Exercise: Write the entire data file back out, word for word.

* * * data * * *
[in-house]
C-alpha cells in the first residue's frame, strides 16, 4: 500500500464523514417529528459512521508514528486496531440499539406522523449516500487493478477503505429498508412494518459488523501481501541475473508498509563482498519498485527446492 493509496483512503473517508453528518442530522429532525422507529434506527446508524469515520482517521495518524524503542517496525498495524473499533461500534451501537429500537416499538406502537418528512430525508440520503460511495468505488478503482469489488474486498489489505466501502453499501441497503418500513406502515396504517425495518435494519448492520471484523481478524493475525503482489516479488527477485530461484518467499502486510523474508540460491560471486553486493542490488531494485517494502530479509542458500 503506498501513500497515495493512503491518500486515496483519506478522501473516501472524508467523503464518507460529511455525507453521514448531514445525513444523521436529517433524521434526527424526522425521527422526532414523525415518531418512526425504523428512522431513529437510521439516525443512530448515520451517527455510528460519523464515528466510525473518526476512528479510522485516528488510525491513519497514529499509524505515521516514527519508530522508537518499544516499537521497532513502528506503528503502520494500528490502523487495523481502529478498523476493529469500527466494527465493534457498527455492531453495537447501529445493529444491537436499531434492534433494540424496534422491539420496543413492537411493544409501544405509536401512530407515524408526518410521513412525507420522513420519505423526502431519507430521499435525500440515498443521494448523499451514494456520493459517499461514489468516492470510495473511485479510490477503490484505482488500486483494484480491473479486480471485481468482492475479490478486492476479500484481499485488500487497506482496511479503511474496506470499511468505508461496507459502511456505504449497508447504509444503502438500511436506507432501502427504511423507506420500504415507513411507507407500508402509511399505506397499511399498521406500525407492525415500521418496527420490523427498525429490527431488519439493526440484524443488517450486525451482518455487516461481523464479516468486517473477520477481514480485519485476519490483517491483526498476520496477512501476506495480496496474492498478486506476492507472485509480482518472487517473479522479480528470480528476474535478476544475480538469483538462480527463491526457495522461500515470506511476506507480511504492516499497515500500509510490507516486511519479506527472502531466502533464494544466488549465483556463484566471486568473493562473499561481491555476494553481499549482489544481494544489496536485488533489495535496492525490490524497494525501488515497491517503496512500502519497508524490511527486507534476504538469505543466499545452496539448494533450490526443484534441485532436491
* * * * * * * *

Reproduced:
[in-house]
C-alpha cells in the first residue's frame, strides 16, 4: 500500500464523514417529528459512521508514528486496531440499539406522523449516500487493478477503505429498508412494518459488523501481501541475473508498509563482498519498485527446492 493509496483512503473517508453528518442530522429532525422507529434506527446508524469515520482517521495518524524503542517496525498495524473499533461500534451501537429500537416499538406502537418528512430525508440520503460511495468505488478503482469489488474486498489489505466501502453499501441497503418500513406502515396504517425495518435494519448492520471484523481478524493475525503482489516479488527477485530461484518467499502486510523474508540460491560471486553486493542490488531494485517494502530479509542458500 503506498501513500497515495493512503491518500486515496483519506478522501473516501472524508467523503464518507460529511455525507453521514448531514445525513444523521436529517433524521434526527424526522425521527422526532414523525415518531418512526425504523428512522431513529437510521439516525443512530448515520451517527455510528460519523464515528466510525473518526476512528479510522485516528488510525491513519497514529499509524505515521516514527519508530522508537518499544516499537521497532513502528506503528503502520494500528490502523487495523481502529478498523476493529469500527466494527465493534457498527455492531453495537447501529445493529444491537436499531434492534433494540424496534422491539420496543413492537411493544409501544405509536401512530407515524408526518410521513412525507420522513420519505423526502431519507430521499435525500440515498443521494448523499451514494456520493459517499461514489468516492470510495473511485479510490477503490484505482488500486483494484480491473479486480471485481468482492475479490478486492476479500484481499485488500487497506482496511479503511474496506470499511468505508461496507459502511456505504449497508447504509444503502438500511436506507432501502427504511423507506420500504415507513411507507407500508402509511399505506397499511399498521406500525407492525415500521418496527420490523427498525429490527431488519439493526440484524443488517450486525451482518455487516461481523464479516468486517473477520477481514480485519485476519490483517491483526498476520496477512501476506495480496496474492498478486506476492507472485509480482518472487517473479522479480528470480528476474535478476544475480538469483538462480527463491526457495522461500515470506511476506507480511504492516499497515500500509510490507516486511519479506527472502531466502533464494544466488549465483556463484566471486568473493562473499561481491555476494553481499549482489544481494544489496536485488533489495535496492525490490524497494525501488515497491517503496512500502519497508524490511527486507534476504538469505543466499545452496539448494533450490526443484534441485532436491